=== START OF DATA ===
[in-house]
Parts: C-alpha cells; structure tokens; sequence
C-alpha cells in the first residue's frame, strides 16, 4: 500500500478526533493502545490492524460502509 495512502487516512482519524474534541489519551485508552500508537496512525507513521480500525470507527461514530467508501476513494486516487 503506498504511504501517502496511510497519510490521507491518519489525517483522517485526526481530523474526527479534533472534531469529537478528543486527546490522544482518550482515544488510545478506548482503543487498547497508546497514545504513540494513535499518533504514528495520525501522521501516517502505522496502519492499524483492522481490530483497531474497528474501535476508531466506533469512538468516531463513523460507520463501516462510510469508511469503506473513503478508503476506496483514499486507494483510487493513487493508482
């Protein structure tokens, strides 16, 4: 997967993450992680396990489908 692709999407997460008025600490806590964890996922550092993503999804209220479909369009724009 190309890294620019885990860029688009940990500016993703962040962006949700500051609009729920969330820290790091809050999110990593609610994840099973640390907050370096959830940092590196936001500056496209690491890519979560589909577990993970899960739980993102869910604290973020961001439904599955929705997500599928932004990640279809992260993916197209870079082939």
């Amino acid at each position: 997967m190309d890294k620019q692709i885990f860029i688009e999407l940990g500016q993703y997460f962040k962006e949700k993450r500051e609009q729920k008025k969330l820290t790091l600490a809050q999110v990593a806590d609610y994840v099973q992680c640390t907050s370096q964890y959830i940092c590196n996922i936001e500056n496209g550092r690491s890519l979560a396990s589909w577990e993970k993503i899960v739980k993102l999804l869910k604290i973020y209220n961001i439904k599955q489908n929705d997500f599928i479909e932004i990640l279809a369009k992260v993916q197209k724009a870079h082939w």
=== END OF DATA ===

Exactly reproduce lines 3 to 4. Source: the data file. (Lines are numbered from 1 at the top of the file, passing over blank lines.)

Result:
C-alpha cells in the first residue's frame, strides 16, 4: 500500500478526533493502545490492524460502509 495512502487516512482519524474534541489519551485508552500508537496512525507513521480500525470507527461514530467508501476513494486516487 503506498504511504501517502496511510497519510490521507491518519489525517483522517485526526481530523474526527479534533472534531469529537478528543486527546490522544482518550482515544488510545478506548482503543487498547497508546497514545504513540494513535499518533504514528495520525501522521501516517502505522496502519492499524483492522481490530483497531474497528474501535476508531466506533469512538468516531463513523460507520463501516462510510469508511469503506473513503478508503476506496483514499486507494483510487493513487493508482
């Protein structure tokens, strides 16, 4: 997967993450992680396990489908 692709999407997460008025600490806590964890996922550092993503999804209220479909369009724009 190309890294620019885990860029688009940990500016993703962040962006949700500051609009729920969330820290790091809050999110990593609610994840099973640390907050370096959830940092590196936001500056496209690491890519979560589909577990993970899960739980993102869910604290973020961001439904599955929705997500599928932004990640279809992260993916197209870079082939």